Earlier in the scene, the Captain described for King Duncan the bravery and courage of Macbeth (and Banquo) on the battlefield: how, first, Macbeth fought against the traitor Macdonwald, brutally killing and beheading him, and, then, how Macbeth turned to face the Norwegian king's forces next. After this, Duncan sends the Captain for medical help.
When the Captain leaves, the Thanes of Ross and Angus enter, having come from Fife, and Ross describes the conflict between "Bellona's bridegroom" and the Thane of Cawdor, another traitor, fighting on the side of Norway. We don't know precisely where the Captain came from, where he saw Macbeth fighting, but it doesn't seem to be the same location from which Ross has come. Ross says that, in Fife, "the Norweyan banners flout the sky," and the Captain provided no such description of the location from which he came (1.2.49).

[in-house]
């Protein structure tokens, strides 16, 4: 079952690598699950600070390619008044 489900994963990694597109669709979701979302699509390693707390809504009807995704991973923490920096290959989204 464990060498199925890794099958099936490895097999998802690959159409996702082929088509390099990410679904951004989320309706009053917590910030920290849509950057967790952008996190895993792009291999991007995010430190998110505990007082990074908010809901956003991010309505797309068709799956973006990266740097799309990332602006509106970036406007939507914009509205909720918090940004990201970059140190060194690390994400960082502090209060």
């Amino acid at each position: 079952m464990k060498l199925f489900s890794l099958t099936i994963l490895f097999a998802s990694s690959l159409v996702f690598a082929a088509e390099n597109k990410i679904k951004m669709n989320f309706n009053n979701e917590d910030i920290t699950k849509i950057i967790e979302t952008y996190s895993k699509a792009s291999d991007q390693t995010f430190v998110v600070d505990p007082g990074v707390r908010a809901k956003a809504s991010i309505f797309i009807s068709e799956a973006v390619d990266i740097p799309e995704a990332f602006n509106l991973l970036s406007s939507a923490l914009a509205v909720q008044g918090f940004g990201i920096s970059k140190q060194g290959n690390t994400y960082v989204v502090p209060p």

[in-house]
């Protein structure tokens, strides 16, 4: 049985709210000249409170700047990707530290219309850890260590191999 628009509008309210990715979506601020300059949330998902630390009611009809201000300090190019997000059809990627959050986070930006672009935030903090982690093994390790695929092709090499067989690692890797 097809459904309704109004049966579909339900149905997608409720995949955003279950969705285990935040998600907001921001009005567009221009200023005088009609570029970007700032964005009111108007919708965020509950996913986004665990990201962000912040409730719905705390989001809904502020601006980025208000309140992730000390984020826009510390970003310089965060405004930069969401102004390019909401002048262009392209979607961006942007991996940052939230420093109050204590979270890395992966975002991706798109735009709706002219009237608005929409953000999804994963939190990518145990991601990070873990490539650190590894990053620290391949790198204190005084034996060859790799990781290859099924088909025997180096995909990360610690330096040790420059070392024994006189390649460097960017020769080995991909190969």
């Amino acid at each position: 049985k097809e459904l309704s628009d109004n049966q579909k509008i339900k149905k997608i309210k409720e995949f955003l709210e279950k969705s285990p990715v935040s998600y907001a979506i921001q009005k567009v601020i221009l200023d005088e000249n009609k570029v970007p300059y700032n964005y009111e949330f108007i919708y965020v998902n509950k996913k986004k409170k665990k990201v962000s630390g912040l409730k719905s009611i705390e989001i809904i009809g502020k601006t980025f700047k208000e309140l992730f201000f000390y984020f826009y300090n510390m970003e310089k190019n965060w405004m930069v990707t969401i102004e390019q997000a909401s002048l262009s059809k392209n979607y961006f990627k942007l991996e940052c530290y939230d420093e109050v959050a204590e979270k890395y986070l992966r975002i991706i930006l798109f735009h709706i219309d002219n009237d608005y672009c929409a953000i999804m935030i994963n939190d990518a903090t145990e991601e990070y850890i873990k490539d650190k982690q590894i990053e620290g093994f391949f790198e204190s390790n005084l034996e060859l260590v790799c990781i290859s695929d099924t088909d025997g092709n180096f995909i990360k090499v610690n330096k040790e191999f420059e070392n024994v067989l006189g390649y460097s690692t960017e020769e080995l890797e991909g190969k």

Further, Ross never uses Macbeth's name specifically, and so it seems less and less likely that the reference to Mars, the god of war, (and Bellona's husband) is being applied to Macbeth. Because Ross has already named Fife, it seems more likely that this allusion refers to Macduff, the Thane of Fife, who we later discover to be a formidable warrior himself when he bests and beheads Macbeth in combat. We cannot, however, be totally sure.